The $0.25 craft knife

So I’ve been slowly rebuilding my set of carving tools that disappeared when we moved.

I found a dremel-style rotary tool at a ridiculously low price at Harbour Freight, and an X-acto knock-off set, along with a set of needle files, on the clearance aisle at Walmart for a dollar each.  But what I was still missing my good carving tools.

The rotary tool works great for most projects, but sometimes you simply need a knife.  The not-really-X-acto set works okay for a lot of it, but the blades wear out fast, and replacing them was going to quickly add up to more money than I want to put out for tools that only work “okay.”  So, I needed knives.

There’s the rub; I’m too cheap to pay for the high-end commercial knives, and too picky to settle for the cheaper ones.  The solution:  make my own.

I started by researching, naturally, and decided that stock removal was the way to go.  And since the whole point was to avoid a massive layout of cash, I needed steel that I didn’t have to have heat-treated.  The solution?  Use a knife to make a knife.  In this case, I used a stainless steel table knife, more commonly known as a butter knife.

I found an Instructable that fit the bill, and set out to make my own.  I chose a simple design that I’m familiar with, and got to work.

Here’s the result:


Start by choosing a butter knife with a minimalist design to the handle; this will make attaching handle scales or cord wrapping much easier.  I found mine at the local big chain mart at $0.98 for a four-pack.  Give the blade a quick flex to make sure it springs back into line; if it does, then it will work just fine.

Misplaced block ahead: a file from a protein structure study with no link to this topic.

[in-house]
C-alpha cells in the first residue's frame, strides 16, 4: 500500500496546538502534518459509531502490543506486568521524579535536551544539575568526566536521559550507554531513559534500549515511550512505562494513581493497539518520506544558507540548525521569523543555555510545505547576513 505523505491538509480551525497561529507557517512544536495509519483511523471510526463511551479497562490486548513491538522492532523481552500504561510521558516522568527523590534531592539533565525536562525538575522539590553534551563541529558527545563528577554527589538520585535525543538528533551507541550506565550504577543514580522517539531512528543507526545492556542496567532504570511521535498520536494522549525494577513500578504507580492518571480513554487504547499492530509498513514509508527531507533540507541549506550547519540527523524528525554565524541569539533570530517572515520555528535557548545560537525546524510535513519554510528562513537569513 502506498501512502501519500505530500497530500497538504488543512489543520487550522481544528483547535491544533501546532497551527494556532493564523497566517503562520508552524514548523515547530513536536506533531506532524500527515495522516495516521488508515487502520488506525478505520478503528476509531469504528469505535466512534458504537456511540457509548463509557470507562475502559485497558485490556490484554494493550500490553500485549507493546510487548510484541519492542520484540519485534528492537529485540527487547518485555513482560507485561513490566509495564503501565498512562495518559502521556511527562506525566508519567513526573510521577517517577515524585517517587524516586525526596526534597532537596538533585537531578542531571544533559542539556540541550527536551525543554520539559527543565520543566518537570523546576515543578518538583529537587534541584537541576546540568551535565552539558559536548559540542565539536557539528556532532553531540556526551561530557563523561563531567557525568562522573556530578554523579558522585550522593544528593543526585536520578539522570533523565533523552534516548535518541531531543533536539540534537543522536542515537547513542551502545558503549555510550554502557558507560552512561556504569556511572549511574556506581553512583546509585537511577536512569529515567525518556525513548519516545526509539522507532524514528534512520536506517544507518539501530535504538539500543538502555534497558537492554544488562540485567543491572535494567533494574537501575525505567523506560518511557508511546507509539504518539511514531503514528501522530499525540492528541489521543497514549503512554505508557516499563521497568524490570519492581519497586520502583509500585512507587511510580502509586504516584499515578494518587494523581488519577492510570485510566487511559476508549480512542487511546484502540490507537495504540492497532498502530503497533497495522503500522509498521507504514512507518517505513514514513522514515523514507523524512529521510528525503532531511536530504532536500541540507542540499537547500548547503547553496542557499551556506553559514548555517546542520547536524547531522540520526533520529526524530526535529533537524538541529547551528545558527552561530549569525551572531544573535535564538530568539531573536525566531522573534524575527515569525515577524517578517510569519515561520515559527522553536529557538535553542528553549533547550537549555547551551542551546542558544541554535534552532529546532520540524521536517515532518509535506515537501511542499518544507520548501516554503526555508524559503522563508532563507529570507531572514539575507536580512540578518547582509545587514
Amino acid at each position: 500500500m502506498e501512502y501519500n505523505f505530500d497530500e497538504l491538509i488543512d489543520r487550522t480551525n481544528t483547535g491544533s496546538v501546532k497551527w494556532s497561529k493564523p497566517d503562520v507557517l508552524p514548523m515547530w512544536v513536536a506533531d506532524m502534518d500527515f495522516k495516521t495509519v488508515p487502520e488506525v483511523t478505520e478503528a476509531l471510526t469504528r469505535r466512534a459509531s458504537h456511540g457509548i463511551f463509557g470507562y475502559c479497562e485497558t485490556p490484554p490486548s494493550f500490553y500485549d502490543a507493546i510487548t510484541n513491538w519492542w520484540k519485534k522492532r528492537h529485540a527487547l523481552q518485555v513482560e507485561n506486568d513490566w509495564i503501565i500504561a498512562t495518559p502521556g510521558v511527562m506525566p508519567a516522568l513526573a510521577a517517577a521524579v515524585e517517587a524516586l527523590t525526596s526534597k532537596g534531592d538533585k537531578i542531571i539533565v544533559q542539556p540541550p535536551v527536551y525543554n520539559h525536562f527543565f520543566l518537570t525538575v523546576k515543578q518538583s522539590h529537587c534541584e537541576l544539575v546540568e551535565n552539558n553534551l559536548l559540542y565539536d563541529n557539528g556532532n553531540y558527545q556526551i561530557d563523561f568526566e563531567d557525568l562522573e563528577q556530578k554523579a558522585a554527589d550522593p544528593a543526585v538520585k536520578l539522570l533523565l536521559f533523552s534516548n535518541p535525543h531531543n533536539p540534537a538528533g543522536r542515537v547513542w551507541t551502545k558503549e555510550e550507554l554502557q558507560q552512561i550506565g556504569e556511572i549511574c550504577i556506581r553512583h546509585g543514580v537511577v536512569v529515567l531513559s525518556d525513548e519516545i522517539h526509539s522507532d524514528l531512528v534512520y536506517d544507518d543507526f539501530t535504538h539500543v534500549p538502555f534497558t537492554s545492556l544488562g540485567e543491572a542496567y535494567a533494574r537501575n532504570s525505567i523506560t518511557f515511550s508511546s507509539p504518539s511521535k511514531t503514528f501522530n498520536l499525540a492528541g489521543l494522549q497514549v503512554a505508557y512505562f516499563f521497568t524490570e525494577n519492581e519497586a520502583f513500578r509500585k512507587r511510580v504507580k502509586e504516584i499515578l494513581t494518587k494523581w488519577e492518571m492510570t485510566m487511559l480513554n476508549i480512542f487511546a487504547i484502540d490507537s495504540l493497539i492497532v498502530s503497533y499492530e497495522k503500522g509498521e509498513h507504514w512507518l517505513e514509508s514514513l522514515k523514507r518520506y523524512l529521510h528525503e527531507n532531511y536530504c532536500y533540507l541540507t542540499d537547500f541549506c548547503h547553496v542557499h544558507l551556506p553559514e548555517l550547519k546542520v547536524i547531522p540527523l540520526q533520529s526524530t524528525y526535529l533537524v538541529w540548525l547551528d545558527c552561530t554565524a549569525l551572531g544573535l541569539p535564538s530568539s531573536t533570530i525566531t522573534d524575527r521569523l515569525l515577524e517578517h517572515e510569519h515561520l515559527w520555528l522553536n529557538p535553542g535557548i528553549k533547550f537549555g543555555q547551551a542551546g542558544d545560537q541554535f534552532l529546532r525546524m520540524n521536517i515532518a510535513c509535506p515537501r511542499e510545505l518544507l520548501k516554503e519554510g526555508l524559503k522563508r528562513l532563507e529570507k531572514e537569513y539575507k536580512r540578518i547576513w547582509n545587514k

To prevent marking the blade and make cutting easier, next time I’ll cover the blade in masking tape, a step I skipped in my impatience.  This should make laying out your design much easier, as well.

I used the rotary tool and a heavy-duty cutoff wheel to cut the blade shape and establish the edge.  Care must be taken not to overheat the steel, so I doused it regularly with water.  This had the extra benefit of keeping the majority of the steel dust out of the air.  Obviously a bench grinder or belt sander would make the whole process easier, but the point was to make do with what I had.

After that, I roughed up the handle of the butter knife with some sandpaper, and attached the wood scales, which are simply craft sticks I found around the house, using contact cement.  Since a bottle of this stuff costs around $4, and I’ve never actually known anyone who went through an entire bottle, the cost of the tiny amount of glue needed was negligible, much less than 1 cent.  The handles could be just as easily any piece of scrap wood you have lying around.

Those familiar with Japanese knives might recognize the shape as a kiridashi, a common utility knife.  The X-acto knife is simply a disposable-bladed kiridashi.  Unlike traditional kiridashi, however, I went with a double-bevel edge grind for greater utility.

Once the edge was established, a few minutes on a diamond sharpening stone (use the sharpening system of your choice, however) had it slicing paper-thin curls of wood from a test block.  I plan on doing more of these, in different blade profiles.  I’ll update this post with those results.  I’ll also update when I see how long the edge lasts before needing sharpening again.

Survivalists/hikers/campers might find a few of these to be a useful afternoon project.  Are they top of the line?  No.  Will they perform on par with even an entry-level bush or field knife?  Probably not.  But at $0.25 each, they could definitely prove useful for a myriad of small tasks, and allow you to preserve the edge on your “good” knife for more important things.






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